129 of 130 people found the following review helpful
on March 18, 1998
For the layperson, LeDoux's book is an excellent account of the scientific search for understanding what emotions are and what they do. Comparing it to the several trendy books about measuring emotional intelligence isn't quite fair--this is not a self-help book that stresses the importance of good social skills (which to me, seems what emotional quotient boils down to). Instead, this book nicely weaves the best of psychological, biological, and cutting-edge neuroscientific research to give the reader a good picture of what scientists currently know about emotions and how emotions are experienced in the body and the mind. But despite the comprehensive scientific explanations, the book is extremely readable and filled with real-world implications. For a professor of neural science, LeDoux writes creatively (love those subheadings!), and I think this book can do for the study of emotions what Carl Sagan's Cosmos did for astronomy.
For psychologists, particularly psychotherapists, this book should be required reading. Despite dealing with people's emotions everyday, few therapists can give more than a basic explanation of what exactly an emotion is, and how it influences human functioning. This is partly because most textbook discussions of emotions are either too basic or too difficult, are just plain boring, or don't make the implications for therapists clear. LeDoux's book changes all that--I've reviewed several academic books, articles, and texts on understanding emotions, and kept coming back to this one. Do your graduate students (who may be groaning under the pressure of a dry neuroscience text!) a favor and make them all read The Emotional Brain--they'll be just as educated, and a lot more excited as well.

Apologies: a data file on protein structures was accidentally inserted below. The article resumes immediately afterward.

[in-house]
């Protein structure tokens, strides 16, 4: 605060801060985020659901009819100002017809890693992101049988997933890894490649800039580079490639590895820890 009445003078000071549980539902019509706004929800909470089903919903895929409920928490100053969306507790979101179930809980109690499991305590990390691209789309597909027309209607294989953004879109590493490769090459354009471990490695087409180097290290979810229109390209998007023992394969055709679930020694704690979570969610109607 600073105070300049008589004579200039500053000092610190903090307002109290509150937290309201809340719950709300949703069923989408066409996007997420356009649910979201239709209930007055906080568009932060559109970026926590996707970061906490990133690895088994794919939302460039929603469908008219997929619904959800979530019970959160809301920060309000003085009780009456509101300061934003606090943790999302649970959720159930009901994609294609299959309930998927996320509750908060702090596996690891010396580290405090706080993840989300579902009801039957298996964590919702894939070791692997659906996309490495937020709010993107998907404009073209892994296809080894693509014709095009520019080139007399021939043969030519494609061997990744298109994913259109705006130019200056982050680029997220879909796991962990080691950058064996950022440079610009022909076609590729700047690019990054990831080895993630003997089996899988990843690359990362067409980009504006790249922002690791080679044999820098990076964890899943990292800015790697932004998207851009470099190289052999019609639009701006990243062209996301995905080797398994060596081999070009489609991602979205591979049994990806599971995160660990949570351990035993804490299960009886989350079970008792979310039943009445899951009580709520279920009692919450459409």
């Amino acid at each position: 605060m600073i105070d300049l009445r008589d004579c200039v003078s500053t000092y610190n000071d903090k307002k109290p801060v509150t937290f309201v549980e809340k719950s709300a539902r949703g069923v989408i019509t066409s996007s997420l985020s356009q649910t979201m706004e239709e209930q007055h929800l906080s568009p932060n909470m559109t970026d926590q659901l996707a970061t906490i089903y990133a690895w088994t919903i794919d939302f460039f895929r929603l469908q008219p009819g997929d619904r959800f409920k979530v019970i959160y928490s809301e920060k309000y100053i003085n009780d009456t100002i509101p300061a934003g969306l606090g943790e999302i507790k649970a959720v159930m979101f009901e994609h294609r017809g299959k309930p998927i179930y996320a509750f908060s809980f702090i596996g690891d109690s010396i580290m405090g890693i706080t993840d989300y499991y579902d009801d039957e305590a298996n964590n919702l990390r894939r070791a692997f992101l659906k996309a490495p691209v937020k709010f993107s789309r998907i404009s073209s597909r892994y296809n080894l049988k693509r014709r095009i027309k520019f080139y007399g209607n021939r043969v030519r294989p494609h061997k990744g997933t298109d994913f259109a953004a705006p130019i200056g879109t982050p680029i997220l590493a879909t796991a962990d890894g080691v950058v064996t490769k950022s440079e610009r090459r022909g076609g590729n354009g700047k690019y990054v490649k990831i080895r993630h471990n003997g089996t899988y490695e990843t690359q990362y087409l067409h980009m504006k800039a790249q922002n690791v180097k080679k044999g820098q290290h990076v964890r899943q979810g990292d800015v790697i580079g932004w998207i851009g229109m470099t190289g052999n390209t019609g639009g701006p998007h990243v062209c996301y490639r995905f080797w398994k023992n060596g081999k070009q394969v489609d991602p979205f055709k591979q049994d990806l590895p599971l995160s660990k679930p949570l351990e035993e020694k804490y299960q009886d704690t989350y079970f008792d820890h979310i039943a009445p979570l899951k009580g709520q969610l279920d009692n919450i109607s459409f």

156 of 164 people found the following review helpful
This book is a long-needed look at how those parts of the brain that mediate emotion, primarily the limbic system and the medial and lateral frontal cortex, affect our behavior, thinking, and our lives. This is a well-written and thoughful account for the intelligent layman about this important topic.
There are excellent discussions of the different limbic system structures as well as the frontal lobes. The sections on the amygdala I thought were especially good, and the discussions of how the frontal lobes and the limbic areas interact in various and important ways is equally good.
Unlike other important areas of science, there are few really accessible books on the brain for the non-specialist, but I've noticed the situation has improved significantly in the last 5 to 10 years. If you liked this book and want to round out your knowledge of the human brain, I can also recommend the following books, all of which are similarly well-regarded and well-written:
1. Descartes' Error: Emotion, Reason, and the Human Brain, by Antonio Damasio
2. The Language Instinct: How the Mind Creates Language, by Steven Pinker
3. Phantoms in the Brain: Probing the Mysteries of the Human Mind, by V. S. Ramachandran, Sandra Blakeslee
4. Nature's Mind: The Biological Roots of Thinking, Emotions, Sexuality, Language, and Intelligence, by Michael Gazzaniga
5. How Brains Think: Evolving Intelligences, Then & Now, by William H. Calvin
There are about a half dozen others that I could have added to this list, but I would read these first. In fact, I would start with Gazzaniga's book and then read the others, since his book is more of a general introduction, whereas the others deal more with certain special topics.
If you read these books you'll be in pretty good shape in terms of having at least a basic understanding of current neuroscience. Anyway, good luck and happy reading.
25 of 25 people found the following review helpful
on February 20, 2006